NationalVolume 14 Issue # 19

The way forward for Pakistan

Recently, there have occurred many important incidents in Pakistan. The bloodbath in Quetta’s Hazarganji area, massacre of innocents in Balochistan’s coastal town of Ormara, the 17-hour-long battle with militants in Peshawar, the DG ISPR’s warning to the PTM leadership, terrorists’ attack on Pakistani troops who were undertaking fencing efforts along the Pak-Afghan border in North Waziristan, changes in the PML-N party, Nawaz Sharif’s bail rejection, the PPP’s reactionary politics, changes in the PTI government’s ministries, grouping in the party, removal of the SBP and FBR heads, massive price hike in Ramazan and the dreadful HIV/AIDS crisis in Larkana are some incidents which will have lasting effects on Pakistan in coming days.


The war against terrorism is still going on in the country. Last month, the militants had killed around 40 innocent people, including security personnel, in different terror attacks. They killed more than 20 people belonging to the Hazara community in Quetta by detonating and IED in a vegetable market. The sole purpose of the attack was to instigate a sectarian war in the country. Terrorists are targeting the ethnic minority group again and again. In these attacks, so far, around 500 members of the community have lost their lives while over 600 have been injured. The state has failed to protect the community which is very shameful and tragic. In spite of heavy presence of police and military, the situation is not fully under control. Hazaras, having distinctive ethnic features, are becoming an easy target of terrorism. They are facing difficulty in even attending educational institutions, visiting hospitals, doing business and travelling freely in the city. Due to this situation, more than 70,000 Hazaras have already left Quetta. Since 2014, no doubt, the Pakistan army has made great gains in the fight against terrorism. However, the state has utterly failed to give protection to the beleaguered community.


In another terror incident, occurred less than a week after the tragic Hazaras bloodbath, at least 14 people were shot dead after buses in which they were travelling were stopped on the Makran Coastal Highway by armed men. After checking the passengers’ CNICs, the attackers cold-bloodedly killed the victims. Most of them are said to be members of the navy and Coast Guards. A gang of banned separatist groups has taken responsibility for the killings. The separatist groups had committed a similar massacre in Mastung in 2015. They pulled off non-Baloch passengers from two Karachi-bound coaches and killed them. The separatists are also killing migrant labourers now and then in Balochistan. On Oct 31 last year, they killed five construction workers hailing from Punjab and Sindh in Gwadar. In Fact, there have also been many other terror attacks in 2019 before the attacks in Quetta and Chaman as well. Six Levies personnel were martyred in an attack on a check-post in Ziarat on March 20. On January 29, eight policemen and a civilian were killed in an attack on a Deputy Inspector General’s office in Loralai. Then, in November 2018, terrorists attacked on the Chinese Consulate in Karachi.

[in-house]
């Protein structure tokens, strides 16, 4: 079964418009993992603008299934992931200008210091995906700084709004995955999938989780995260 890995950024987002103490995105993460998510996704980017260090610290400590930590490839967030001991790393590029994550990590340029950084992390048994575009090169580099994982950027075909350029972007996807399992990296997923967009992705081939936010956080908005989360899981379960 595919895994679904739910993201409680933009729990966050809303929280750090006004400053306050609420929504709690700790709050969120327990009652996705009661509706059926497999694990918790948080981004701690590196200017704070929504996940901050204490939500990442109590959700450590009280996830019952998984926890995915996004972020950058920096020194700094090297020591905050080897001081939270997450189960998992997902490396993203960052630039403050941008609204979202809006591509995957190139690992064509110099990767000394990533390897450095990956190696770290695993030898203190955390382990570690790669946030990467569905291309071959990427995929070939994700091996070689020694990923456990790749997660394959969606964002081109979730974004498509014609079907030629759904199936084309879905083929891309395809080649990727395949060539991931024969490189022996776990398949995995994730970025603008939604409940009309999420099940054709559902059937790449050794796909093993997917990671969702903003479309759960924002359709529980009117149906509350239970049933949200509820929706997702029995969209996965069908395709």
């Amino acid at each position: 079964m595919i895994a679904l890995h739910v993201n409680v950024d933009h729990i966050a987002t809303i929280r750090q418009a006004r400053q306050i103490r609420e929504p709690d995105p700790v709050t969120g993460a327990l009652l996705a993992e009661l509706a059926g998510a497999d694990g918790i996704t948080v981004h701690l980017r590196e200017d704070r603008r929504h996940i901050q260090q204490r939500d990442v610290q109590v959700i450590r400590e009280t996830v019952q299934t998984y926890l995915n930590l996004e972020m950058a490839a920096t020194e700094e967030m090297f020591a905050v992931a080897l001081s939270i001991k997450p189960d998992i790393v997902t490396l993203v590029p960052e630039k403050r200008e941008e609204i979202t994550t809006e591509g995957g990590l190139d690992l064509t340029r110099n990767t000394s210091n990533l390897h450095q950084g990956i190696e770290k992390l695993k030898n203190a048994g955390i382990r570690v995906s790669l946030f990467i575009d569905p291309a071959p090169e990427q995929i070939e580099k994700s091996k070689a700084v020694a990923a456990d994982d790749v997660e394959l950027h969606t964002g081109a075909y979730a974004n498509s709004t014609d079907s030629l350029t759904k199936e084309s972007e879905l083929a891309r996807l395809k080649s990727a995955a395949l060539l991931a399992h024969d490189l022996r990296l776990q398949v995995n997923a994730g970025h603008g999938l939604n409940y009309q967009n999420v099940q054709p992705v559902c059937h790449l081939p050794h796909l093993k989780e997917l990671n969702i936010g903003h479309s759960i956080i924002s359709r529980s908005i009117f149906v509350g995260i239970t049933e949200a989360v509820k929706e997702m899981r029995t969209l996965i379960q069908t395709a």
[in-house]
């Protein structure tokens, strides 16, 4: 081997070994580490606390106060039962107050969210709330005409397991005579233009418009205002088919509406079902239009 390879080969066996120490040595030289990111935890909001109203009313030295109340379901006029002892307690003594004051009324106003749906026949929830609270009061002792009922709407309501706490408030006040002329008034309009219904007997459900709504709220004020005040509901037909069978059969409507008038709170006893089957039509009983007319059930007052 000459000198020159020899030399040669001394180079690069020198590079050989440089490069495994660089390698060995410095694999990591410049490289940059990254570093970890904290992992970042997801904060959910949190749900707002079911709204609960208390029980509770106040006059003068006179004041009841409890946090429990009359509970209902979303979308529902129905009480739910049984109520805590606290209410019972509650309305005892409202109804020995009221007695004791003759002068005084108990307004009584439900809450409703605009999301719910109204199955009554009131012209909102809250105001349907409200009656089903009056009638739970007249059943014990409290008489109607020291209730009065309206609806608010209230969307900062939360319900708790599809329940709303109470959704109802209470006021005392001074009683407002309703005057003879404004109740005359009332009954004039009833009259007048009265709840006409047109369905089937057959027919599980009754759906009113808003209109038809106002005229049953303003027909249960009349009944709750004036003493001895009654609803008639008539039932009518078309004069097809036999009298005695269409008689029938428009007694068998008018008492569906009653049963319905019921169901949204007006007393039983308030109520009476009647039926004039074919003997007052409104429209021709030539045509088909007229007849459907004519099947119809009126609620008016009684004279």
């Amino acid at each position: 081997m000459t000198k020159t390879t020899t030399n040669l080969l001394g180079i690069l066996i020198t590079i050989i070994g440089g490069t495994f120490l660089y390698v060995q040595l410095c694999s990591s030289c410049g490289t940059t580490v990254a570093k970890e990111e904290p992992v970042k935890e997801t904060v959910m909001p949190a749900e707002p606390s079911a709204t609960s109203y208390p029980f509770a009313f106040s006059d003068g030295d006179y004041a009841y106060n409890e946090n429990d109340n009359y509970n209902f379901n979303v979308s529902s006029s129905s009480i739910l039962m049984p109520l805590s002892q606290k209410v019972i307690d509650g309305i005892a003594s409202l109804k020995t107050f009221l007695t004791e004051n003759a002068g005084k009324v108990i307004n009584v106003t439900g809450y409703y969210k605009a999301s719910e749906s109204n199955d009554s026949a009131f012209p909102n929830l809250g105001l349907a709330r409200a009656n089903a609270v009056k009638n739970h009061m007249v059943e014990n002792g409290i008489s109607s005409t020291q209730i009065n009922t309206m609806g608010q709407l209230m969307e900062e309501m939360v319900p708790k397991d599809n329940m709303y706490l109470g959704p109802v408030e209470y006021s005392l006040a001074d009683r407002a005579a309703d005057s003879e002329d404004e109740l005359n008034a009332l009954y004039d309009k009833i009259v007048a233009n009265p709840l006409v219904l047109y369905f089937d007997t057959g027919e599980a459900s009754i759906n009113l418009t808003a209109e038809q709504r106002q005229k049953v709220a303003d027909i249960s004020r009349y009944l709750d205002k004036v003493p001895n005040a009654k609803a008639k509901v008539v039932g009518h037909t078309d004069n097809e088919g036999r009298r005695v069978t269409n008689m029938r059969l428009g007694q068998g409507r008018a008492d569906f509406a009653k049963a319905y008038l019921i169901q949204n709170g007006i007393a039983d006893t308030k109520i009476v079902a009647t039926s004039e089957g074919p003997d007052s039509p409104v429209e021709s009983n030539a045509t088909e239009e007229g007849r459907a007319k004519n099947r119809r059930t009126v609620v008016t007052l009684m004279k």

It is true that Pakistan is a much safer country than it was before Zarb-e-Azb and other military operations. In these operations, the army has got success in eliminating many terrorists and their hideouts in Pakistan. But, the terror incidents show that the war against terrorism is not yet over. The state and the army need to take many steps, including implementing the NAP fully, to win the war completely.

There is not an iota of doubt that many external forces like India’s RAW, Afghanistan’s NDS, America’s CIA and Israel’s Mossad are playing their games in Pakistan, especially Balochistan. They want to halt the CPEC and destabilise Pakistan for protecting their own partisan interests in the region. They are giving help to all anti-Pakistani groups, including the TTP, PTM and Baloch separatist groups etc. for achieving their nefarious designs. The army has accused the PTM (Pashtun Tahafuz Movement) of receiving funds from foreign intelligence agencies. Director General of Inter-Services Public Relations (ISPR), Maj Gen Asif Ghafoor, has categorically said: “Those playing in others’ hands, their time is up. Their time is up. We would do everything for the people of that area, for addressing their grievances, in whose name the PTM is working. I have already told you what progress has been made in that direction.”